Journal Article

Today’s older adults are cognitively fitter than older adults were 20 years ago, but when and how they decline is no different than in the past

Gerstorf, D., Ram, N., Drewelies, J., Düzel, S., Eibich, P., Steinhagen-Thiessen, E., Liebig, S., Goebel, J., Demuth, I., Villringer, A., Wagner , G. G., Lindenberger, U., Ghisletta, P.
Psychological Science, 34:1, 22–34 (2023)


History-graded increases in older adults’ levels of cognitive performance are well documented, but little is known about historical shifts in within-person change: cognitive decline and onset of decline. We combined harmonized perceptual-motor speed data from independent samples recruited in 1990 and 2010 to age-match 2,008 longitudinal observations (Mage.observations=78 years, 50% women) from n=228 participants in the Berlin Aging Study (BASE) and n=583 participants in Berlin Aging Study II (BASE-II). We used nonlinear growth models that orthogonalize within- and between-person age effects and control for retest effects. At age 78, the later-born BASE-II cohort substantially outperformed the earlier-born BASE cohort (d = 1.20, 25 years of age differences). Age trajectories however were parallel, with no evidence of cohort differences in amount/rate of decline or onset of decline. Cognitive functioning has shifted to higher levels, but cognitive decline in old age appears to proceed similarly to how it did two decades ago.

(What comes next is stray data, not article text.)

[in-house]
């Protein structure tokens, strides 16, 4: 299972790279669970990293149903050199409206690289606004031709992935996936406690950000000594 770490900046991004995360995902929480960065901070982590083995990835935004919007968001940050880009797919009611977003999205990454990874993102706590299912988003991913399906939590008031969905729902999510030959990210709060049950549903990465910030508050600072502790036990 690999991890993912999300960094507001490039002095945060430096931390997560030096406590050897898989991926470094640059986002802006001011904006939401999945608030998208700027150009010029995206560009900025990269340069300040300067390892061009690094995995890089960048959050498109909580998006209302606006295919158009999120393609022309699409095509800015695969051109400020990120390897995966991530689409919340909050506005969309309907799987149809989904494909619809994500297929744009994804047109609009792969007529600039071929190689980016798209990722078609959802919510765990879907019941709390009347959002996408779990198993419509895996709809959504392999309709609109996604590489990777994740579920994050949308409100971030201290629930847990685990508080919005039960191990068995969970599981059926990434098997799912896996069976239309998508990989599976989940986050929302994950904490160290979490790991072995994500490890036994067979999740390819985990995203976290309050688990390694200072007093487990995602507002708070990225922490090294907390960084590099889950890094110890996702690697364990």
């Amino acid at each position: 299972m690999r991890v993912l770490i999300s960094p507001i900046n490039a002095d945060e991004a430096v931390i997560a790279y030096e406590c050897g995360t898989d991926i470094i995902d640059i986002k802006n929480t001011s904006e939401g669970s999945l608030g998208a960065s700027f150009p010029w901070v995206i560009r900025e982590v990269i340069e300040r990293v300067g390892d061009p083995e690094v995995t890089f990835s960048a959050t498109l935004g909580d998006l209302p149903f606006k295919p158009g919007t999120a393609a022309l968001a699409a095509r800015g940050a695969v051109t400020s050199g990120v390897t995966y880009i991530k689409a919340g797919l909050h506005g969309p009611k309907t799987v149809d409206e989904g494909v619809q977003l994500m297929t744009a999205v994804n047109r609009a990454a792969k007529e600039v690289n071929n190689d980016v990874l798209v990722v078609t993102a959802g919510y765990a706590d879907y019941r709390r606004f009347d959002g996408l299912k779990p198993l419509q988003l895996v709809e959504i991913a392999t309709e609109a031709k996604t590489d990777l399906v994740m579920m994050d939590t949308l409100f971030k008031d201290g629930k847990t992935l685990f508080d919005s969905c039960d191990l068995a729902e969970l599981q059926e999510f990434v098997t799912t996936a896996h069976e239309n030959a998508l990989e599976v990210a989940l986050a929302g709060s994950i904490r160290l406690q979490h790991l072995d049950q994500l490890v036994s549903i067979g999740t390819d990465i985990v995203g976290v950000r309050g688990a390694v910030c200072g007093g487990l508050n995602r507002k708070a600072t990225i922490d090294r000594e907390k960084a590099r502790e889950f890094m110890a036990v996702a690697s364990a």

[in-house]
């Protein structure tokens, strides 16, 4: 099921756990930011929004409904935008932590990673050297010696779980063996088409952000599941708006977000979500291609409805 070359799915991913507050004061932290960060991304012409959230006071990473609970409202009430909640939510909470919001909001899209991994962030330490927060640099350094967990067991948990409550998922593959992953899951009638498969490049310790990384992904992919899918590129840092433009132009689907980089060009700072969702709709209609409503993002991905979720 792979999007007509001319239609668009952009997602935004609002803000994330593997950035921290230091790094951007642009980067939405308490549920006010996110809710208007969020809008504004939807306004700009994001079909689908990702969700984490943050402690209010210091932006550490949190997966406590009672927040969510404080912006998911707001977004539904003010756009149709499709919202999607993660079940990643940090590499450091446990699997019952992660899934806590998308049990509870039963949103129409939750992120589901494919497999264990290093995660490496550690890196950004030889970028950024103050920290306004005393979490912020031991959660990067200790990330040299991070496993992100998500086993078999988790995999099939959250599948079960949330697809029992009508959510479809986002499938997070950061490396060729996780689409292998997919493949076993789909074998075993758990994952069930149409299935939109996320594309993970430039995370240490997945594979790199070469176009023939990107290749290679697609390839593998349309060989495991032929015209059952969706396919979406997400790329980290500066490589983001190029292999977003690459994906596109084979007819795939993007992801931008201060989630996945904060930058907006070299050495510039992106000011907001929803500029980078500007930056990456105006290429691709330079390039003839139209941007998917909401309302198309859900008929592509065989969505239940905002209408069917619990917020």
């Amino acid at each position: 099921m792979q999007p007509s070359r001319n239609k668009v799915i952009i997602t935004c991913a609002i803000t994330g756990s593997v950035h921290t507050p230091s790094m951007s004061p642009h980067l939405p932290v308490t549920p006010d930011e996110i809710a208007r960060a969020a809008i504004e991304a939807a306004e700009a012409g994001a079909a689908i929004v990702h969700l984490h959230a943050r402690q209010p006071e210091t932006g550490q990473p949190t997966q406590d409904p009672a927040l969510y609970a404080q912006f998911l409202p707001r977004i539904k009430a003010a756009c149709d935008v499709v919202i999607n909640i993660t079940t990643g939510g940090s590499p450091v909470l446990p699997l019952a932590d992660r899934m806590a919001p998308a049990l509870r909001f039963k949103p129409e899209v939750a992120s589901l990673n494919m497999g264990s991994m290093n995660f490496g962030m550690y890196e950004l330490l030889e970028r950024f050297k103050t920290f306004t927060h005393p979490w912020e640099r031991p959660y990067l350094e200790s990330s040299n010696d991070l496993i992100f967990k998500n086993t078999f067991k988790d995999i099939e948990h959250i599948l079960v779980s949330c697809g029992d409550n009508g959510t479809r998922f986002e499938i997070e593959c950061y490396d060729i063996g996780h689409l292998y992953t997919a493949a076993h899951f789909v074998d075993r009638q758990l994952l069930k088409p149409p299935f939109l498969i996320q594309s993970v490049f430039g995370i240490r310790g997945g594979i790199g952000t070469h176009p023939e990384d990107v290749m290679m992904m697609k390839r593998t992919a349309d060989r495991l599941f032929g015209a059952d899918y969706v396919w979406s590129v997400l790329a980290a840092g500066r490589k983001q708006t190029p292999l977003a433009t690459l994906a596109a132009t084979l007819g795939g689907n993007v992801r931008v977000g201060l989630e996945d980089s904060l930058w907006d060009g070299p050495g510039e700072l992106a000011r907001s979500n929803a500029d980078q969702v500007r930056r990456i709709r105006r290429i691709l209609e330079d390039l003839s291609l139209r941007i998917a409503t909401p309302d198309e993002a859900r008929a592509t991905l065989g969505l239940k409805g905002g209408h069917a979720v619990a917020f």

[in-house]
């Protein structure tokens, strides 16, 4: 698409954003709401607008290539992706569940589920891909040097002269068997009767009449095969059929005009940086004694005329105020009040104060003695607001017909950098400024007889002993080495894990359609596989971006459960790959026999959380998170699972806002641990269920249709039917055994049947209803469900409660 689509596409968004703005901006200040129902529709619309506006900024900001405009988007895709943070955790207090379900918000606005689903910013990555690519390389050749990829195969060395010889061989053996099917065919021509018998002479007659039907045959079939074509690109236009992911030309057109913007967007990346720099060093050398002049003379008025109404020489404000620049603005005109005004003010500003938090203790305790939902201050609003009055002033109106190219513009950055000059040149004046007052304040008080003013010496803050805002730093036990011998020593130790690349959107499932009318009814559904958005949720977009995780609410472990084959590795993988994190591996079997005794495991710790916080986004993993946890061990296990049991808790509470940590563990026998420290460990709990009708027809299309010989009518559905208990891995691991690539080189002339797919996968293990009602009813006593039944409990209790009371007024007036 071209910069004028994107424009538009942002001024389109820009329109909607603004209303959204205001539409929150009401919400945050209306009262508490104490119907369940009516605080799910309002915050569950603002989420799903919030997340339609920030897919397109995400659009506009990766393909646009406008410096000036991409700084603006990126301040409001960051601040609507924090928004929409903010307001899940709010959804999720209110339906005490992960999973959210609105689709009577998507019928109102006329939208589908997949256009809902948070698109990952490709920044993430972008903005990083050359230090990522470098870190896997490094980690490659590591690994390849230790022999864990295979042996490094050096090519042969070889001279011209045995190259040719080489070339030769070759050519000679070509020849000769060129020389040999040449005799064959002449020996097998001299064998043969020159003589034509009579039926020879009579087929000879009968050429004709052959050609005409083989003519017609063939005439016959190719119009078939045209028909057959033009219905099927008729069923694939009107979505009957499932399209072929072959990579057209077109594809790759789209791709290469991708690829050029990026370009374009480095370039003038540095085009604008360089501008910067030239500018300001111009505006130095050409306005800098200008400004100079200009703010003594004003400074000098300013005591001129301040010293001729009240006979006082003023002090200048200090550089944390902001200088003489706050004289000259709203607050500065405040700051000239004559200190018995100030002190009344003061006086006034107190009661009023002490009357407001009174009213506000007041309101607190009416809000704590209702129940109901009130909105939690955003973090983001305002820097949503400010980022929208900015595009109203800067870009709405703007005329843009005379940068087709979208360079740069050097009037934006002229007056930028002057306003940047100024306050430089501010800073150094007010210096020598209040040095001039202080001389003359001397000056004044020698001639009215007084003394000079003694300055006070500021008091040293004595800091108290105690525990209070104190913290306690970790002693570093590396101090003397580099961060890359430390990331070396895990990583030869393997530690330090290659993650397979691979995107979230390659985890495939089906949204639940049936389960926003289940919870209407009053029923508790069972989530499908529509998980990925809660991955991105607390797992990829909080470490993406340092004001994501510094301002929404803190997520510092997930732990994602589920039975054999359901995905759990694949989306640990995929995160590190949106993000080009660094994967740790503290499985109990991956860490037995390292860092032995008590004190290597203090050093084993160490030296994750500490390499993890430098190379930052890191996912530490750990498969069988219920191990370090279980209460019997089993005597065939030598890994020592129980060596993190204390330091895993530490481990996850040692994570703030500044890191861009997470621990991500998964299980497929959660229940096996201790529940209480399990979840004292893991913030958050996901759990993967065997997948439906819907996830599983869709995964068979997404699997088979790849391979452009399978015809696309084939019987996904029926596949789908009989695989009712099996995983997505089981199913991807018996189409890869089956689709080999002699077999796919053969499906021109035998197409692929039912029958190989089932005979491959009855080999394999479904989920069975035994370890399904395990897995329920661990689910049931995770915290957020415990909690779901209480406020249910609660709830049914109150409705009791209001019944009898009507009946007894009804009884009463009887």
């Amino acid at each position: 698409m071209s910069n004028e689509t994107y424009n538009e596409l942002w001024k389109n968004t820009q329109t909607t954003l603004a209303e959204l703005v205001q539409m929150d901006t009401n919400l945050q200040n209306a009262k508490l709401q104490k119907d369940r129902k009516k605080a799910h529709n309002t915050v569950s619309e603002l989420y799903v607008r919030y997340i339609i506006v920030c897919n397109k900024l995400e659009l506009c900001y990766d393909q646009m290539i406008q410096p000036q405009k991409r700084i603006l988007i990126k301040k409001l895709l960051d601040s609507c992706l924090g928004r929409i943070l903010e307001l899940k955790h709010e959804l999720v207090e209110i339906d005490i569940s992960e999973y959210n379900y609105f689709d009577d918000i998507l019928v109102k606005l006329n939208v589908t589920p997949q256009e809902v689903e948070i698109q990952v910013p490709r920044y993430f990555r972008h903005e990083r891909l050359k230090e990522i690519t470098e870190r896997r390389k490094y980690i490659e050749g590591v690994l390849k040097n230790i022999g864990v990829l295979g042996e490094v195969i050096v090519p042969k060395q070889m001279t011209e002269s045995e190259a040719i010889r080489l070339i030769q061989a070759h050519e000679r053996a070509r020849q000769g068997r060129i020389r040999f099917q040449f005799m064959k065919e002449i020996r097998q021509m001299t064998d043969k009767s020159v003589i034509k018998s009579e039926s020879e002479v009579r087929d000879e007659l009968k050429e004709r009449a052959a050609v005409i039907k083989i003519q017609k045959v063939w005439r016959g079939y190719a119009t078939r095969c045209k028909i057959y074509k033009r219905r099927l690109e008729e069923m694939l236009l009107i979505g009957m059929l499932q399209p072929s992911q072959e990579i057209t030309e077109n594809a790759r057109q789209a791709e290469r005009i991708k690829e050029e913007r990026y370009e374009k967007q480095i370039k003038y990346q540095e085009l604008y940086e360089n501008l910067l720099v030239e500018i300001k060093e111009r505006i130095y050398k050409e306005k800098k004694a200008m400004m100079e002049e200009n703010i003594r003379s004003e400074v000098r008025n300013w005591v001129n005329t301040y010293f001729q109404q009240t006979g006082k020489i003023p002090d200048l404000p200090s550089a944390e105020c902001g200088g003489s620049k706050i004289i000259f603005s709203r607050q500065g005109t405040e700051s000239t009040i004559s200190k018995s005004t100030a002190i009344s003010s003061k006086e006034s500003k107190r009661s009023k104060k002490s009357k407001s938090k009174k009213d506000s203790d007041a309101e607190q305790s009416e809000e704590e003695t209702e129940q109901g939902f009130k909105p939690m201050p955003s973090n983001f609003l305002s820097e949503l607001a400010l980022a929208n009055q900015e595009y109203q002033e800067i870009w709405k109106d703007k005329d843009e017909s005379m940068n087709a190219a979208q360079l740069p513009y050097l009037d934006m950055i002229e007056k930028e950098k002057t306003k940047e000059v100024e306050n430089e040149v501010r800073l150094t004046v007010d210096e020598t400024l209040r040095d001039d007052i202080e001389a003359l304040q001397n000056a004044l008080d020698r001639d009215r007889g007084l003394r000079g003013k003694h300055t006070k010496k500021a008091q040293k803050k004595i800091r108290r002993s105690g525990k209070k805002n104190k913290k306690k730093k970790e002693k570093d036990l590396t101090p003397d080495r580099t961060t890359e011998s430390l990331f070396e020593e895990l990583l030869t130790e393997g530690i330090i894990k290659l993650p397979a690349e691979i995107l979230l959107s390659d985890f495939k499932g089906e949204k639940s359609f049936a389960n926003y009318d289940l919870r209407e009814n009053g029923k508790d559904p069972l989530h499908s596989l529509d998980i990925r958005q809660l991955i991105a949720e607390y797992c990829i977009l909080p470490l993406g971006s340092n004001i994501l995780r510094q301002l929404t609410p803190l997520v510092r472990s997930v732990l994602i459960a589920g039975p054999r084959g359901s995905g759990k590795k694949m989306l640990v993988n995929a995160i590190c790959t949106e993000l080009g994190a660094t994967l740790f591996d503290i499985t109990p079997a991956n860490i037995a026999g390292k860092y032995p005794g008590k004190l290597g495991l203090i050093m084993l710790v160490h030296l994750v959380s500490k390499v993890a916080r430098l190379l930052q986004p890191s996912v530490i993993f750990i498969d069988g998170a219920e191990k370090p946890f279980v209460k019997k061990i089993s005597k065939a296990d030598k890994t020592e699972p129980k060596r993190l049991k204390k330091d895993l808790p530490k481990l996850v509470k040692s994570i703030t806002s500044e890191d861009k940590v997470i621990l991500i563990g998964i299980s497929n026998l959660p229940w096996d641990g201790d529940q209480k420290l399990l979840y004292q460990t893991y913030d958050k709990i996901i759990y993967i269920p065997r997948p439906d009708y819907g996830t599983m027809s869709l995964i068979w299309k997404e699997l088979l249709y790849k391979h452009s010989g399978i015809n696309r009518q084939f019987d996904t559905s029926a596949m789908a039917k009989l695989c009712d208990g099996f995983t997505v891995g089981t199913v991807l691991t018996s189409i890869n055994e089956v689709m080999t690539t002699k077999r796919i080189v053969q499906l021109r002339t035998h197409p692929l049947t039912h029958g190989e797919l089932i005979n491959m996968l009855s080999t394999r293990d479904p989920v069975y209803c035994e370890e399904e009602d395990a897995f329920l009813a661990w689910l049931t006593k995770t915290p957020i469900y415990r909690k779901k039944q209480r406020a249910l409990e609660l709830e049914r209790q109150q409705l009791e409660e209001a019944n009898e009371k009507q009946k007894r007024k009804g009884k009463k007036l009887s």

The Max Planck Institute for Demographic Research (MPIDR) in Rostock is one of the leading demographic research centers in the world. It's part of the Max Planck Society, the internationally renowned German research society.